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Avoiding Jargon

Jargon is a classic sign of bad writing when communicating to general audiences. Since ASU publications are to be written to professional standards, and we want our messages to connect in ways that are easy to understand, communicators should avoid jargon at all costs.

Merriam-Webster's online dictionary defines jargon as: 1) confused, unintelligible language; 2) the technical terminology or characteristic idiom of a special activity or group; or 3) obscure and often pretentious language marked by circumlocutions and long words.

Here are some tips for rehabilitating your writing practices in this area:

  • If the source can’t come up with a good explanation in lay terms, rely on your dictionary and reputable online sources to explain the concept. Can you explain it to your mother, grandmother or uncle Jimmy?

  • Leave it out if it is not essential to the story.

  • Make the definition of any necessary jargon short, clear and understandable to readers.

  • Explain jargon with examples. The classic example is a measurement of micrometers or nanometers compared to the thickness of human hair. That gives readers a mental image of the scale you want to convey.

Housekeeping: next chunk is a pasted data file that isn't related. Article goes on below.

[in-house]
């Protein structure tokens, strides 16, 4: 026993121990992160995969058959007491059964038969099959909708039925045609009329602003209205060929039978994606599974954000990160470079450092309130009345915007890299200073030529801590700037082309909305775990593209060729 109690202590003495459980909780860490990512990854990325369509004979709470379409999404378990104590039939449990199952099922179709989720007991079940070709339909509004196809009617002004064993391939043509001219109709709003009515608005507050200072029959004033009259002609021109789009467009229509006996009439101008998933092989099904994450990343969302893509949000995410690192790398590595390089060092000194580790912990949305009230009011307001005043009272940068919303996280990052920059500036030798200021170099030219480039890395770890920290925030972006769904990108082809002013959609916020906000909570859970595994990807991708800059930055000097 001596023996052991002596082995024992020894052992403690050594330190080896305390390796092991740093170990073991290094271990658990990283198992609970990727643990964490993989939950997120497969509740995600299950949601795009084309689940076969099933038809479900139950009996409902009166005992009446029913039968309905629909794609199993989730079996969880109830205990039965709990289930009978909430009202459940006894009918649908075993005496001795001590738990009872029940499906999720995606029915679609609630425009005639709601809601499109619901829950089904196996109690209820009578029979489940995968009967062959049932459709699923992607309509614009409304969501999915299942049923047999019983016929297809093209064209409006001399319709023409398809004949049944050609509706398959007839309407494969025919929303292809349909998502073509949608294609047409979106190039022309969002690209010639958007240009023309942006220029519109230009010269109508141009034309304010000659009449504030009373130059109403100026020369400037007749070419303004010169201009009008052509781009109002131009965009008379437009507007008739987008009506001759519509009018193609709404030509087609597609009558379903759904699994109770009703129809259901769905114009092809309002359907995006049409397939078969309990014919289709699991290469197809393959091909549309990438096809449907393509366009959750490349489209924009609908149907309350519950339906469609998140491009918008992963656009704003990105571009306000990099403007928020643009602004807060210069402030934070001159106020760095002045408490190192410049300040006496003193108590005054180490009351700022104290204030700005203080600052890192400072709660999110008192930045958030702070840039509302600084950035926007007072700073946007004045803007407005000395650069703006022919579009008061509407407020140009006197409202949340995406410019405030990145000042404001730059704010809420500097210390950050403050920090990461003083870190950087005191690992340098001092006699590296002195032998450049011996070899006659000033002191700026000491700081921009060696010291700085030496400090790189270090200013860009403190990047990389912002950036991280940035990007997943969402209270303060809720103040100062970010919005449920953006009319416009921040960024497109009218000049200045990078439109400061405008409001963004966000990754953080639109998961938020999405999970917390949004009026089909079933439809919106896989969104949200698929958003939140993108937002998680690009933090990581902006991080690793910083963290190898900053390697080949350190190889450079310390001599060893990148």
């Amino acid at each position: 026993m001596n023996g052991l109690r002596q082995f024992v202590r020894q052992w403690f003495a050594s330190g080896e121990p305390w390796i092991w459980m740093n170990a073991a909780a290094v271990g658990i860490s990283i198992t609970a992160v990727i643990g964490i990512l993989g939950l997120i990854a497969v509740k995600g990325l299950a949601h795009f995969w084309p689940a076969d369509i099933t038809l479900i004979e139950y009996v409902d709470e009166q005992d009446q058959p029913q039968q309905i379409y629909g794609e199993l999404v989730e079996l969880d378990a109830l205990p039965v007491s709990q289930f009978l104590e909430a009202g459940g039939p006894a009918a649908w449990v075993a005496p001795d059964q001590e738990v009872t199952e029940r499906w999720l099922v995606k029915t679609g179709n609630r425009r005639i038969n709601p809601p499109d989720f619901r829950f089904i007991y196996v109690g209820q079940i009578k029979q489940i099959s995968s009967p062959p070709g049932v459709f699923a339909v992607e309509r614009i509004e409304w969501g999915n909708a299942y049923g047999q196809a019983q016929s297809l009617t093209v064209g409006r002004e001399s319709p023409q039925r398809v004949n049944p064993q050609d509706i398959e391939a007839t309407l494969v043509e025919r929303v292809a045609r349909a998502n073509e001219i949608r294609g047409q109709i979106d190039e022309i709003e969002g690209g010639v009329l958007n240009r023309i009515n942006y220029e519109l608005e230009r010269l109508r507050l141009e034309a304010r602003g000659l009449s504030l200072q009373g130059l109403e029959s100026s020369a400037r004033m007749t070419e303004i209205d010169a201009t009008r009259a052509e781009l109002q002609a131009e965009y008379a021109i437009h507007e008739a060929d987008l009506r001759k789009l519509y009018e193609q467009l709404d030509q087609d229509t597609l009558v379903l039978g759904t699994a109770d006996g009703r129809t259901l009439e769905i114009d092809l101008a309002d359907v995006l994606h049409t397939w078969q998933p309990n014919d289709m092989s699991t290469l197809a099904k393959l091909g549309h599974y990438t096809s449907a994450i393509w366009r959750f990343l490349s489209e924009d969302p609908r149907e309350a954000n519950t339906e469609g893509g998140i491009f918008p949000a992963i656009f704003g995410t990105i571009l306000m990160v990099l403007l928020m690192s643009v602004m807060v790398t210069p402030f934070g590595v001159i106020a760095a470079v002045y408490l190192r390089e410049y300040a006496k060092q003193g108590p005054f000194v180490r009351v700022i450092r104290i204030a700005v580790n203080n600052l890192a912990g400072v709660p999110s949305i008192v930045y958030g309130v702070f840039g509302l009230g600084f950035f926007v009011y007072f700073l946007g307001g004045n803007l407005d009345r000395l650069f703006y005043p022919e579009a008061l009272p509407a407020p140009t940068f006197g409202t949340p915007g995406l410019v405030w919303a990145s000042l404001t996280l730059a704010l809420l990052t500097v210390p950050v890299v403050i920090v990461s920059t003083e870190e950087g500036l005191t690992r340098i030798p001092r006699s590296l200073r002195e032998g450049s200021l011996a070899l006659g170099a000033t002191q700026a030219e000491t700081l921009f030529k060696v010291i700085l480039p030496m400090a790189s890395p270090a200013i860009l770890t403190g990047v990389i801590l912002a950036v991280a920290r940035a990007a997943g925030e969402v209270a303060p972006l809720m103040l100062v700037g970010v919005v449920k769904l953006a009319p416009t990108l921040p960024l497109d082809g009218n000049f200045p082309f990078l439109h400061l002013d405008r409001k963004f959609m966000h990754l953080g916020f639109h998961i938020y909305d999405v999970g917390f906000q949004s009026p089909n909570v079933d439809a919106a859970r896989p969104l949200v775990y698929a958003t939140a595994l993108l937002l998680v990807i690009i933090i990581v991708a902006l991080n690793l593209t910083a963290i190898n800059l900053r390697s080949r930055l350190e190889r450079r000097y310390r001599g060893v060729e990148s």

• Read the piece aloud from the position of a reader. It will hit your ear, even if it doesn’t hit your eye.

  • Know your audience. Stories for Insight go to largely an educated audience, but articles should be written for a general audience, too. News releases should be written like news stories. Newspapers write to a sixth-grade reading level.

  • Avoid acronyms, especially those used on campus. They mean nothing to an audience outside of ASU. On second reference, use the official abbreviation for the academic unit. Or, use "the school," "the college," etc., on second reference.

  • Academic degrees and certifications are something to be proud of, but many people have no idea what these initials stand for. If a degree or certification is relevant to the story, refer to it in a way that readers understand: "Beihl, who has a doctorate in physics…"

  • Use analogies to explain hard-to-grasp topics.

This page was last modified on October 12, 2012